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Craigslist$@^#! Any way to dry wood fast?

Post in 'The Wood Shed' started by tkuhe, Feb 19, 2009.

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  1. KINGOFTHENORTH

    KINGOFTHENORTH Member

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    Ive seen this trick work well before....pile wood inside,hang a burlap bag full of calcium(25-30 lbs) near wood pile over a 5 gallon bucket......youll have to dump the bucket quite often at first but it slows down to a pail a day after a week or so......water is drawn out of the wood(and air i imagine) and drips into bucket......old timer showed us this trick a few years ago.....work slick.....good luck!

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  2. pl@yer

    pl@yer New Member

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    Green/unseasoned wood is sappy wood. You can usually smell the sap and the ends look white. Water wet seasoned wood is not a big problem usually will dry up after a few windy dry days. The water evaporates pretty fast compared to sap.
    If your wood was not seasoned properly you are really going to have trouble getting it dry.
    If your wood is being stacked inside an enclosed space like a woodshed etc. you could setup a humidistat. Basically a bathroom fan sucks the denser humid air from floor level and exhausts it. The "Holz Hausen" method of stacking wood might help cure it quicker outside as well.
  3. zzr7ky

    zzr7ky Minister of Fire

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    If I really needed dry wood I would look for someone local to swap with. I would swap a board member for wood of similar quality (oak for oak, ash for ash, etc...).

    ATB,
    Mike P
  4. CarbonNeutral

    CarbonNeutral Minister of Fire

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    I'm guessing Littleton - they are up at $375. Every week it seems to go up $25
  5. Bigg_Redd

    Bigg_Redd Minister of Fire

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    Not really.
  6. LLigetfa

    LLigetfa Minister of Fire

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    My mother would put wood for the cookstove in the oven.
  7. CowboyAndy

    CowboyAndy New Member

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    anyone realize this is a 7 month old thread?
  8. Valhalla

    Valhalla Minister of Fire

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    The problem is still had by many!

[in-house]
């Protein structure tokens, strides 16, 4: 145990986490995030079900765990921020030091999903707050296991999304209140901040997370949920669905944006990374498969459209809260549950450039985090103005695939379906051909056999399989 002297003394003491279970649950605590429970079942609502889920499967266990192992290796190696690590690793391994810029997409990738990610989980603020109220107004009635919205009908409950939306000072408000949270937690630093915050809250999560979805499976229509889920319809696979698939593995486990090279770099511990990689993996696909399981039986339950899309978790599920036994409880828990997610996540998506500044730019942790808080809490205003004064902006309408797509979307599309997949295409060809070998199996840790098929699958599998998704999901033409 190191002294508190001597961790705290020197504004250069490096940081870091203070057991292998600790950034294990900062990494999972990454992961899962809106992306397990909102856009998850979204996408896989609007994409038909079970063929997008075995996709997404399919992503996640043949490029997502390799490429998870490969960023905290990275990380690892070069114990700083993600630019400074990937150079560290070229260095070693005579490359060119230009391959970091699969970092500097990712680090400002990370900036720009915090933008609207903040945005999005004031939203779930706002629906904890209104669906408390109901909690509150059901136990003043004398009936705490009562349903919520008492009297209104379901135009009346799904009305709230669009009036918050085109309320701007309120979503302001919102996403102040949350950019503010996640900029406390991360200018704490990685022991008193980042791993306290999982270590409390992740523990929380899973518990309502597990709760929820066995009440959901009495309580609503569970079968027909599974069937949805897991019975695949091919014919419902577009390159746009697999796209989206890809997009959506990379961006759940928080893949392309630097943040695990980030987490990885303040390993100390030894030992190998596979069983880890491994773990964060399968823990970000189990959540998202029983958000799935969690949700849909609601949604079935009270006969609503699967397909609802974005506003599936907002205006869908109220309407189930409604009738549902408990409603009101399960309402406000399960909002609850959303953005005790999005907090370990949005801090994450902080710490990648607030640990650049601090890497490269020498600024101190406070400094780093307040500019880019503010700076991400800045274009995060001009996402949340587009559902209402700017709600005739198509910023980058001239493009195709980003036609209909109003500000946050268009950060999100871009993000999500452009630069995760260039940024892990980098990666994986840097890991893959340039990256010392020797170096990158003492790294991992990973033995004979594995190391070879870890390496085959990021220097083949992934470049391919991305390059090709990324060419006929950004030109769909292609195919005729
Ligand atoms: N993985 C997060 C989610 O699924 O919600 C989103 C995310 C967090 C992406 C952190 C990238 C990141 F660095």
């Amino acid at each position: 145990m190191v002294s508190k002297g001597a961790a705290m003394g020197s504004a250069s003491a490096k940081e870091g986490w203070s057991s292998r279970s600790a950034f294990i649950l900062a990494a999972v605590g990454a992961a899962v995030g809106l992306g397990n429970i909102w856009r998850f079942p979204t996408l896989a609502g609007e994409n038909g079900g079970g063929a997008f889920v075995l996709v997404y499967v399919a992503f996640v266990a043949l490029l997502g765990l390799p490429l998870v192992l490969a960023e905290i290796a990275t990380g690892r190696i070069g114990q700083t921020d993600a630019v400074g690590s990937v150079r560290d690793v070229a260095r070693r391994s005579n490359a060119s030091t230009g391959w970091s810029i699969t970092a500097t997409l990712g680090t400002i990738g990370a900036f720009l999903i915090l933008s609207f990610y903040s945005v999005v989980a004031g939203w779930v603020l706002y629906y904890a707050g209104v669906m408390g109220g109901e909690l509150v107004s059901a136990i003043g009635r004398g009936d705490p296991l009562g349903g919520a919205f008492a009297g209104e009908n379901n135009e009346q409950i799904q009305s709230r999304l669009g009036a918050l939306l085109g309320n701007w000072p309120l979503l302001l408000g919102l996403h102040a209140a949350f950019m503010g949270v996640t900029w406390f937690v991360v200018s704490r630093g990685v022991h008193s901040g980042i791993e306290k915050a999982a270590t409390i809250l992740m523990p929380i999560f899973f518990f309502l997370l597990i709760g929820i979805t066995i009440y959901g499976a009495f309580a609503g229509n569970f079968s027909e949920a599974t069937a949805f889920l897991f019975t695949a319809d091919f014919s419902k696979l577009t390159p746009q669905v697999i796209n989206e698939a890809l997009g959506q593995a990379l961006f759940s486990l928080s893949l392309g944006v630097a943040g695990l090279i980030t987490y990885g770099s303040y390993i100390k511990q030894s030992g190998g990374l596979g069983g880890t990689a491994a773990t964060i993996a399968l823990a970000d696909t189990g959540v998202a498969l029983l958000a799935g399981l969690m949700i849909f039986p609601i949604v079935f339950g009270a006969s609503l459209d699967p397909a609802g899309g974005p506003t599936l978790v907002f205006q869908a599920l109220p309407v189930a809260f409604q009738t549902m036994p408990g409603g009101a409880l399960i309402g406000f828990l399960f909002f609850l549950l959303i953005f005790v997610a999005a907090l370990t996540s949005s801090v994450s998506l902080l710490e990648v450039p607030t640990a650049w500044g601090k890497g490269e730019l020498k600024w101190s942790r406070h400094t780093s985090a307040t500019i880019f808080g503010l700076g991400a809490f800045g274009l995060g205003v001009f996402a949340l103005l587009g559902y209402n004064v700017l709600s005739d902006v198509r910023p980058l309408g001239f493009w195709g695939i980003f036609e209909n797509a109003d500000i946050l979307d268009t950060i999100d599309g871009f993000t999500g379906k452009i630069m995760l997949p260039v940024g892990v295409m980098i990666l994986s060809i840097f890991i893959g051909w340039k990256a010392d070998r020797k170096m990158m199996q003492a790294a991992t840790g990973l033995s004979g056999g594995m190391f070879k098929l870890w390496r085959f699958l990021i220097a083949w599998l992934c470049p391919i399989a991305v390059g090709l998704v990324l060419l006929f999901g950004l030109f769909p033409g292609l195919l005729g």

Find a local wood burner that has a very large supply, certainly more than needed for this coming winter.

    See if they will allow you to swap your unseasoned fuel for a similar quantity and type.

    You do all the work. Invite them to dinner afterward. You may also find a new friend, besides proper fuel for this winter.

    Good luck!
  9. Backwoods Savage

    Backwoods Savage Minister of Fire

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    Oh ya, I remember those days very well. We also used the oven for drying gloves.
  10. BrowningBAR

    BrowningBAR Minister of Fire

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    Well, that wood might be burnable by now, I suppose.
  11. billb3

    billb3 Minister of Fire

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    He might have another kid in the oven, by now. :)
  12. Lazy Flame

    Lazy Flame New Member

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    Aww, so what. It's a timeless topic no?

    I live in the river bottoms. Nothing dries down here. When you figure out how to reduce the moisture in a 5mi radius I'll quit postin it, lol.

    my most recent dry stacks went to mold. Next I'll try roofs and covers. If that doesn't work out I'll hafta build a woodpile pavillion.

    I don't wanna run my Lp furnace due to the stench. Something needs cleaned out. I think sveral mice made housies in my plenum while I used the wood burner last year. the ac didn't get any play because it was so cool. Life in the lowlands is complex.

    I think I hear banjos.
  13. humpin iron

    humpin iron Feeling the Heat

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    buy your wood in March an April......then who cares how wet it is, you got 6 months to make it right
  14. pl@yer

    pl@yer New Member

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    doh!
  15. Lazy Flame

    Lazy Flame New Member

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    Just cuz it's old don't make it dead.

    Some things are timeless! Like wood heat, done from the dawn of time!
  16. ChrisNJ

    ChrisNJ Feeling the Heat

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    Burlington County
    Damn that is a lot of money for a cord, I could make a decent profit if I had a big truck and the time to drive it up there, hell I bet my supplier would drive it up there for that price, he charges $125.00 a cord for mixed hardwood.
  17. Valhalla

    Valhalla Minister of Fire

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    High moisture? Humidity? Ground fog?

    A hard problem to solve, sun warmed sheds do help. Keep all rain and dew off the wood. Airflow is necessary through the stacks. Maybe also open spaced stacks, with wider gaps.

    Good luck!
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